When the First United States Congress convened at Federal Hall in New York City, many members of that body did not want to take up the issue of a Bill of Rights immediately. But Madison had several reasons for believing that Congress should make the business a top priority. In the first place, many states had ratified the Constitution with the expectation that this would be the first order of business for Congress. When Virginia sent a list of proposed amendments along with its ratification, it specified that it was addressed to “the Congress which shall first assemble under the said Constitution.” If the First Congress failed to acknowledge their request, it would appear like a snub.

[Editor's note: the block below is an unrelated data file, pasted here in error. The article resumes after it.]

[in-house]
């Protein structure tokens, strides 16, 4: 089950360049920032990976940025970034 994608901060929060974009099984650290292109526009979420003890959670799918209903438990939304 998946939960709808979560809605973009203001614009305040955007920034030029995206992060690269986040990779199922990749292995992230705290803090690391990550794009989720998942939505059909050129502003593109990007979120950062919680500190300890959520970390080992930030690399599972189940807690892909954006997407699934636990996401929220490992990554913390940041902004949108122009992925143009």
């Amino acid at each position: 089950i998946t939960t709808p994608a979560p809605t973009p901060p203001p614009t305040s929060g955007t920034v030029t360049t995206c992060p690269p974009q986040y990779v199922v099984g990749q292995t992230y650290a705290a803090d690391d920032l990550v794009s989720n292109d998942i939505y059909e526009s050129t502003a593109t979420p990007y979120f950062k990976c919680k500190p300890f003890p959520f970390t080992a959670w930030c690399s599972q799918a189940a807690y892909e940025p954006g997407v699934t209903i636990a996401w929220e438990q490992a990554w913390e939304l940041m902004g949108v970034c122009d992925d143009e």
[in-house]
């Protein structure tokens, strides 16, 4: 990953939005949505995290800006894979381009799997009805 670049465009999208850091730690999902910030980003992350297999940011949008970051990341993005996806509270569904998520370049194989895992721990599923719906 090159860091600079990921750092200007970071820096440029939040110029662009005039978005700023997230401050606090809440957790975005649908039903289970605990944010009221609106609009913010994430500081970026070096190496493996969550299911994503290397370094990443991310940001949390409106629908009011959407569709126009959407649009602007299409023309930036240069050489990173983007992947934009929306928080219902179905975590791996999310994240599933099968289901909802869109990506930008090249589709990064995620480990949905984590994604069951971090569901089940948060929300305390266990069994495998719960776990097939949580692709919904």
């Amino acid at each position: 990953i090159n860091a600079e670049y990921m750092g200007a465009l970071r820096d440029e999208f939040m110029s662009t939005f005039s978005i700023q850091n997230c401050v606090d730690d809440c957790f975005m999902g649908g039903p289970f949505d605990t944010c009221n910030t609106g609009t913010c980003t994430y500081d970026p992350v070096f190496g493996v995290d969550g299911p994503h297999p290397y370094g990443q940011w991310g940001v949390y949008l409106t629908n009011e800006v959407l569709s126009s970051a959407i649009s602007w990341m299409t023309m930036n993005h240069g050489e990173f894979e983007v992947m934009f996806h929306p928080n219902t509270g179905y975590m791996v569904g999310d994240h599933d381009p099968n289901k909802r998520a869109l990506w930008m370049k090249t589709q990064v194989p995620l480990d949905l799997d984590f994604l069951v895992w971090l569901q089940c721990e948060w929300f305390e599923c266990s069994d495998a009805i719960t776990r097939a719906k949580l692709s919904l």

Madison believed that the circumstances under which some of the states agreed to the ratification of the Constitution formed a “tacit compact” that amendments would subsequently be added. He later confided to a friend that he believed that, in Virginia at least, the Constitution “would have been certainly rejected, had no assurances been given by its advocates that such provisions would be pursued. As an honest man I feel my self bound by this consideration.” As an honest man, furthermore, he felt it his duty to see the business through personally.